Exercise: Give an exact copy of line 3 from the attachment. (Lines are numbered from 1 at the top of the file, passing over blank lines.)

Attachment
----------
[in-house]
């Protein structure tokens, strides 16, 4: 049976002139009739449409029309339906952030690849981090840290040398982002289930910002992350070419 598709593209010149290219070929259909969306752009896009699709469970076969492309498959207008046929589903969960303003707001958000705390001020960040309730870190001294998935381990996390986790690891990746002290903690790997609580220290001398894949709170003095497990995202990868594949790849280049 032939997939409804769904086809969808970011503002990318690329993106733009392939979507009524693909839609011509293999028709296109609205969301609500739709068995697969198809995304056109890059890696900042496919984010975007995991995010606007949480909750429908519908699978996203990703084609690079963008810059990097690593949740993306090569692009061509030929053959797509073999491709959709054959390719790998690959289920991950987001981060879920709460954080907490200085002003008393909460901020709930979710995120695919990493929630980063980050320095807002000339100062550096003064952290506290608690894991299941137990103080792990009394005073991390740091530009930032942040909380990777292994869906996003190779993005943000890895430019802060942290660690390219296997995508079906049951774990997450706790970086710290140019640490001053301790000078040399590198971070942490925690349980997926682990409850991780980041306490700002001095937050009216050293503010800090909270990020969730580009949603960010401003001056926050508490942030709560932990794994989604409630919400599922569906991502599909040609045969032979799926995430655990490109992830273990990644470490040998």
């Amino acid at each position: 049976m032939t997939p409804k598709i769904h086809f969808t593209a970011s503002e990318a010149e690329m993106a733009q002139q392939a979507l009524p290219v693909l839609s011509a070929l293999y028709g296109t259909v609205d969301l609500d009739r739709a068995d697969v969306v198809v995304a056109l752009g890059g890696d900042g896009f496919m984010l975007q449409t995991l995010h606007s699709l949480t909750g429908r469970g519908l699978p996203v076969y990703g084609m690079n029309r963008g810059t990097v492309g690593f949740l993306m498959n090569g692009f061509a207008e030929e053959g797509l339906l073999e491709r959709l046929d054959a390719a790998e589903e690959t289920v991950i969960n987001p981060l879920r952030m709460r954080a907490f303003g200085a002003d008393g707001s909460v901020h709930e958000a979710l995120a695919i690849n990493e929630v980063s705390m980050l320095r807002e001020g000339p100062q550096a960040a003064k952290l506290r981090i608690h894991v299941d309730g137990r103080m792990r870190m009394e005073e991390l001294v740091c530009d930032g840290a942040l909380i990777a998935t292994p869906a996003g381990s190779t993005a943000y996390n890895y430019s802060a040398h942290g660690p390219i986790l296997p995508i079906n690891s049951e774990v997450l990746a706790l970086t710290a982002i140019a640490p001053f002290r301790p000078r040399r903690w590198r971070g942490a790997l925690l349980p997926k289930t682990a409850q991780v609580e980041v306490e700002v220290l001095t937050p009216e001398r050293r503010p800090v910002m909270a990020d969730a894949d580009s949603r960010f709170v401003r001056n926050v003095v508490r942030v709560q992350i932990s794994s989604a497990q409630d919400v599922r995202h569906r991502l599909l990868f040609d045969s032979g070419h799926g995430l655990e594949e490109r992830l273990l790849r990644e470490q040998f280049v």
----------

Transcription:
């Amino acid at each position: 049976m032939t997939p409804k598709i769904h086809f969808t593209a970011s503002e990318a010149e690329m993106a733009q002139q392939a979507l009524p290219v693909l839609s011509a070929l293999y028709g296109t259909v609205d969301l609500d009739r739709a068995d697969v969306v198809v995304a056109l752009g890059g890696d900042g896009f496919m984010l975007q449409t995991l995010h606007s699709l949480t909750g429908r469970g519908l699978p996203v076969y990703g084609m690079n029309r963008g810059t990097v492309g690593f949740l993306m498959n090569g692009f061509a207008e030929e053959g797509l339906l073999e491709r959709l046929d054959a390719a790998e589903e690959t289920v991950i969960n987001p981060l879920r952030m709460r954080a907490f303003g200085a002003d008393g707001s909460v901020h709930e958000a979710l995120a695919i690849n990493e929630v980063s705390m980050l320095r807002e001020g000339p100062q550096a960040a003064k952290l506290r981090i608690h894991v299941d309730g137990r103080m792990r870190m009394e005073e991390l001294v740091c530009d930032g840290a942040l909380i990777a998935t292994p869906a996003g381990s190779t993005a943000y996390n890895y430019s802060a040398h942290g660690p390219i986790l296997p995508i079906n690891s049951e774990v997450l990746a706790l970086t710290a982002i140019a640490p001053f002290r301790p000078r040399r903690w590198r971070g942490a790997l925690l349980p997926k289930t682990a409850q991780v609580e980041v306490e700002v220290l001095t937050p009216e001398r050293r503010p800090v910002m909270a990020d969730a894949d580009s949603r960010f709170v401003r001056n926050v003095v508490r942030v709560q992350i932990s794994s989604a497990q409630d919400v599922r995202h569906r991502l599909l990868f040609d045969s032979g070419h799926g995430l655990e594949e490109r992830l273990l790849r990644e470490q040998f280049v």